Home > Nephrology > ASN 2022 > Kidney Transplantation and Dialysis > Cooler dialysate does not offer any clinical benefits

Cooler dialysate does not offer any clinical benefits

Presented By
Prof. Amit Garg, London Health Sciences Centre and Western University, Ontario, Canada
Conference
ASN 2022
Trial
MyTEMP
Doi
https://doi.org/10.55788/360649fe

The adoption of cooler dialysate as a centre-wide policy is not justified as it has a shown a lack of cardiovascular (CV) benefits and was compounded by the likelihood of patient discomfort. However, for nephrologists who are already using it in individualised patient care, the results of the MyTemp study offer an opportunity to reflect on practice, and perhaps, alter it [1].

“For each haemodialysis treatment, the temperature of dialysate on the machine is set at 36.5°C or 37.0°C for all patients and all treatments,” Prof. Amit Garg (London Health Sciences Centre and Western University, Ontario, Canada) said. “A recent survey amongst >270 centres revealed that over half now use cooler dialysate (e.g. 36.0°C or lower) to gain potential CV benefits.” Garg et al. aimed to assess whether adopting a centre-wide protocol of personalised cooler dialysate is superior to standard temperature dialysate in reducing the risk of CV-related death or CV hospital admission and lessening a drop in systolic blood pressure, and whether it is well accepted by patients.

The MyTEMP trial (NCT02628366) was a pragmatic, cluster-randomised study conducted from 2017 to 2021 in 84 of Ontario’s 97 haemodialysis centres. Participating centres were randomised to a group in which the temperature of the dialysis fluid was set at 0.5°C below each patient’s body temperature as measured prior to starting dialysis (personalised cooler dialysate) and to a group in which the temperature was set to 36.5°C for all patients and all treatments (standard temperature dialysate). This study is the largest trial of maintenance haemodialysis published to date and includes over 95% of patients receiving haemodialysis in Ontario during the trial period (>15,000 patients and >4.3 million dialysis treatments). Mean temperature was 36.4°C in the standard group 35.8°C in the cooler group. Prof. Garg showed that adopting a centre-wide policy of personalised cooler dialysate versus a standard temperature dialysate did not reduce the risk of major adverse cardiovascular events or death. “The primary outcome occurred in 21.4% of patients in the cooler dialysate group versus 22.4% of patients in the standard temperature group (adjusted HR 1.00; 96% CI 0.89–1.11; 2-sided P=0.93).” Mean drop in intradialytic systolic blood pressure was 26.6 mmHg in the cooler dialysate group and 27.1 mmHg in the standard temperature group (mean difference −0.5 mmHg; 99% CI −1.4 to 0.4; P=0.14), which was not statistically significant. “Patients in the personalised cooler dialysate group were more likely to feel cold on dialysis than respondents in the standard-temperature group,” Prof. Garg added. It was concluded that the intervention lacked measurable benefit, which was compounded by the likelihood of patient discomfort, indicating that cooler dialysate should not be adopted as a centre-wide policy.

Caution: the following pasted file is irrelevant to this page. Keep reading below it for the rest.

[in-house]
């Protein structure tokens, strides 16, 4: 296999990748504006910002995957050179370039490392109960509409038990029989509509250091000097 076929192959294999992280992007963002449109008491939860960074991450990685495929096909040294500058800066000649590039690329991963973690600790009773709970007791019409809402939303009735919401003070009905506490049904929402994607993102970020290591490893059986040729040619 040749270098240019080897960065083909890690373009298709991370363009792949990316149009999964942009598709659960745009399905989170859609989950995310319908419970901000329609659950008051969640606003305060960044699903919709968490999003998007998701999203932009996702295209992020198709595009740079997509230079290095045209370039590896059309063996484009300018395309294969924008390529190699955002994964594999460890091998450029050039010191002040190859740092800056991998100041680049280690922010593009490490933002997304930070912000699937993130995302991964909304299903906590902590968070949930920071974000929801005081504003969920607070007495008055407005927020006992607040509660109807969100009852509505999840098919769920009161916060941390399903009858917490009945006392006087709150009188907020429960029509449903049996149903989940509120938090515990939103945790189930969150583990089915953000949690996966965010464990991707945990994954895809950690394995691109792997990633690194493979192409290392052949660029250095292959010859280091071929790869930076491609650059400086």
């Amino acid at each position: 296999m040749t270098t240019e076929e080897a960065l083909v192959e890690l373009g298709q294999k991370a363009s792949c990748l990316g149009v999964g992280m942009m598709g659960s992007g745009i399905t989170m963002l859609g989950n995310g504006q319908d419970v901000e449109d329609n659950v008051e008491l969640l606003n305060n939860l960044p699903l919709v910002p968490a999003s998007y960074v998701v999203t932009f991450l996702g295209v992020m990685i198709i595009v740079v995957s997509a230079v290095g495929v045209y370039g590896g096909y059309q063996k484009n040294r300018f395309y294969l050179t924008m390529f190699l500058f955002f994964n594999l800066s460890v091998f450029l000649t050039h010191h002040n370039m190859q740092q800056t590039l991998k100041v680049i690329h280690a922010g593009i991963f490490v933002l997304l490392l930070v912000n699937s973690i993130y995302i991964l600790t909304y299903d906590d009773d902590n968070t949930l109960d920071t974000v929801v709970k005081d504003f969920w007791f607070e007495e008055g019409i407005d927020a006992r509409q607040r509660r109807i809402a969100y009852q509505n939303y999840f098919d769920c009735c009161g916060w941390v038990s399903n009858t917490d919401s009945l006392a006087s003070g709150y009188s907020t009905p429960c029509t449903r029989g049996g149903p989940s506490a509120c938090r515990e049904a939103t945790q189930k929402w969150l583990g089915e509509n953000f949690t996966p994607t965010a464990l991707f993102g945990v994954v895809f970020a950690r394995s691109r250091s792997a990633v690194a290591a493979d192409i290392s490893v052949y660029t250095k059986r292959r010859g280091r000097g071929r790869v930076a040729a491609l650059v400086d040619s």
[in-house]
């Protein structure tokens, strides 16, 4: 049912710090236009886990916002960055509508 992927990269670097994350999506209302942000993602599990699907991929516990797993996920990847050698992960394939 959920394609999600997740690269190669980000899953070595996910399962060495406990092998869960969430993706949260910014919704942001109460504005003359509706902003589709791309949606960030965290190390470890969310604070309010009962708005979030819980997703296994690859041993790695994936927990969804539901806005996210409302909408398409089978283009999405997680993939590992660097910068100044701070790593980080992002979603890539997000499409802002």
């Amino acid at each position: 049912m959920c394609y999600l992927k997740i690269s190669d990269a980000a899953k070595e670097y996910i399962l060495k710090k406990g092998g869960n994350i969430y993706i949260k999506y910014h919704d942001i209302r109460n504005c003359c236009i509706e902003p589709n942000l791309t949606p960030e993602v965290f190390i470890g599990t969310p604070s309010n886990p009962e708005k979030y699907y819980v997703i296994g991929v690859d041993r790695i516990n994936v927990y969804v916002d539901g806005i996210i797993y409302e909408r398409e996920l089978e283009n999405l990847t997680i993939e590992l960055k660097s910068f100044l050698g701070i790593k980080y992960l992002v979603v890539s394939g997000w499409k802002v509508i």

1. Garg AX, et al. Personalized Cooler Dialysate for Patients Receiving Maintenance Hemodialysis. FR-OR66, ASN Kidney Week 2022, 3–6 Nov.

 

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